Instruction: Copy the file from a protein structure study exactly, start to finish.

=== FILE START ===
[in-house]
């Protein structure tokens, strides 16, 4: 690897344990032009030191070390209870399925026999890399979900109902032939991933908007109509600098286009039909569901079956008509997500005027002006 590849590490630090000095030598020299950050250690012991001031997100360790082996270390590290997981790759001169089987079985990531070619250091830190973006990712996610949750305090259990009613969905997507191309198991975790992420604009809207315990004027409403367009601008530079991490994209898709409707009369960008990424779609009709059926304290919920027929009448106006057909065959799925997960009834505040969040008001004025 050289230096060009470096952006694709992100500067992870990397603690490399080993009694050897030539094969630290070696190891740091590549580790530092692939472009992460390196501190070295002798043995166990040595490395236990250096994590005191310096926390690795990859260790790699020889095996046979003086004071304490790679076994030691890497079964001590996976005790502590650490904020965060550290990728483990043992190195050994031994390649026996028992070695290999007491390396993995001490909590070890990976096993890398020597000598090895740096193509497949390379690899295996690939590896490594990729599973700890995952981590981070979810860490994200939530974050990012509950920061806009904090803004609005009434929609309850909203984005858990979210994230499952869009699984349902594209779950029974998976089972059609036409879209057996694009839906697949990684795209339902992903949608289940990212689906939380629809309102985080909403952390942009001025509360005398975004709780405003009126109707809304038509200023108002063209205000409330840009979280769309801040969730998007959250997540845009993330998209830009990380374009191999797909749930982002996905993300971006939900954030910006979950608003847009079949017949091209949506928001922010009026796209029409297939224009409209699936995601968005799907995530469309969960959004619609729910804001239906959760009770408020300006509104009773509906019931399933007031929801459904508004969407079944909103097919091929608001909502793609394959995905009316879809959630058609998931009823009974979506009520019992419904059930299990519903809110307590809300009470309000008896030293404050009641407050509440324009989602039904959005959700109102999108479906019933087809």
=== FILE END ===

[in-house]
């Protein structure tokens, strides 16, 4: 690897344990032009030191070390209870399925026999890399979900109902032939991933908007109509600098286009039909569901079956008509997500005027002006 590849590490630090000095030598020299950050250690012991001031997100360790082996270390590290997981790759001169089987079985990531070619250091830190973006990712996610949750305090259990009613969905997507191309198991975790992420604009809207315990004027409403367009601008530079991490994209898709409707009369960008990424779609009709059926304290919920027929009448106006057909065959799925997960009834505040969040008001004025 050289230096060009470096952006694709992100500067992870990397603690490399080993009694050897030539094969630290070696190891740091590549580790530092692939472009992460390196501190070295002798043995166990040595490395236990250096994590005191310096926390690795990859260790790699020889095996046979003086004071304490790679076994030691890497079964001590996976005790502590650490904020965060550290990728483990043992190195050994031994390649026996028992070695290999007491390396993995001490909590070890990976096993890398020597000598090895740096193509497949390379690899295996690939590896490594990729599973700890995952981590981070979810860490994200939530974050990012509950920061806009904090803004609005009434929609309850909203984005858990979210994230499952869009699984349902594209779950029974998976089972059609036409879209057996694009839906697949990684795209339902992903949608289940990212689906939380629809309102985080909403952390942009001025509360005398975004709780405003009126109707809304038509200023108002063209205000409330840009979280769309801040969730998007959250997540845009993330998209830009990380374009191999797909749930982002996905993300971006939900954030910006979950608003847009079949017949091209949506928001922010009026796209029409297939224009409209699936995601968005799907995530469309969960959004619609729910804001239906959760009770408020300006509104009773509906019931399933007031929801459904508004969407079944909103097919091929608001909502793609394959995905009316879809959630058609998931009823009974979506009520019992419904059930299990519903809110307590809300009470309000008896030293404050009641407050509440324009989602039904959005959700109102999108479906019933087809």